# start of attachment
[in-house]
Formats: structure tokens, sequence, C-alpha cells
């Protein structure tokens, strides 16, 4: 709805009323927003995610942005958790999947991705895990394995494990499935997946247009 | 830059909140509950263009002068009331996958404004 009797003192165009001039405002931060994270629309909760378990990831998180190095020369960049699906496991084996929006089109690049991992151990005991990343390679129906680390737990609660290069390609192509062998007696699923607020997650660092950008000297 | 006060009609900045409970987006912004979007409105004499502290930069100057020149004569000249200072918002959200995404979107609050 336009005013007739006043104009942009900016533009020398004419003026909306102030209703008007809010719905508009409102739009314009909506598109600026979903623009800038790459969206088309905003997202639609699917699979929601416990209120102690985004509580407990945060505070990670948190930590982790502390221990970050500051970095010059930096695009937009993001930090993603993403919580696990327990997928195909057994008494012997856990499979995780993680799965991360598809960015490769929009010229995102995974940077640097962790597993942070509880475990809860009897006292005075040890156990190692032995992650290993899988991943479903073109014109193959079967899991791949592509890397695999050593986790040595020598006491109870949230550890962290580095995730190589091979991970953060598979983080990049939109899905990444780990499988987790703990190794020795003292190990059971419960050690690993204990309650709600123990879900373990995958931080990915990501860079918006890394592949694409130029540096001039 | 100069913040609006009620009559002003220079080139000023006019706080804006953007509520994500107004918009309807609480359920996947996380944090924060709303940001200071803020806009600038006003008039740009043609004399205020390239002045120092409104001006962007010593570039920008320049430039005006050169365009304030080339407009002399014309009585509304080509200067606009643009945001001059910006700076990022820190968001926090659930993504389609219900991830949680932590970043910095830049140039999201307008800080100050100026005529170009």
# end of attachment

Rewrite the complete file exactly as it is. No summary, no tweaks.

[in-house]
Formats: structure tokens, sequence, C-alpha cells
């Protein structure tokens, strides 16, 4: 709805009323927003995610942005958790999947991705895990394995494990499935997946247009 | 830059909140509950263009002068009331996958404004 009797003192165009001039405002931060994270629309909760378990990831998180190095020369960049699906496991084996929006089109690049991992151990005991990343390679129906680390737990609660290069390609192509062998007696699923607020997650660092950008000297 | 006060009609900045409970987006912004979007409105004499502290930069100057020149004569000249200072918002959200995404979107609050 336009005013007739006043104009942009900016533009020398004419003026909306102030209703008007809010719905508009409102739009314009909506598109600026979903623009800038790459969206088309905003997202639609699917699979929601416990209120102690985004509580407990945060505070990670948190930590982790502390221990970050500051970095010059930096695009937009993001930090993603993403919580696990327990997928195909057994008494012997856990499979995780993680799965991360598809960015490769929009010229995102995974940077640097962790597993942070509880475990809860009897006292005075040890156990190692032995992650290993899988991943479903073109014109193959079967899991791949592509890397695999050593986790040595020598006491109870949230550890962290580095995730190589091979991970953060598979983080990049939109899905990444780990499988987790703990190794020795003292190990059971419960050690690993204990309650709600123990879900373990995958931080990915990501860079918006890394592949694409130029540096001039 | 100069913040609006009620009559002003220079080139000023006019706080804006953007509520994500107004918009309807609480359920996947996380944090924060709303940001200071803020806009600038006003008039740009043609004399205020390239002045120092409104001006962007010593570039920008320049430039005006050169365009304030080339407009002399014309009585509304080509200067606009643009945001001059910006700076990022820190968001926090659930993504389609219900991830949680932590970043910095830049140039999201307008800080100050100026005529170009």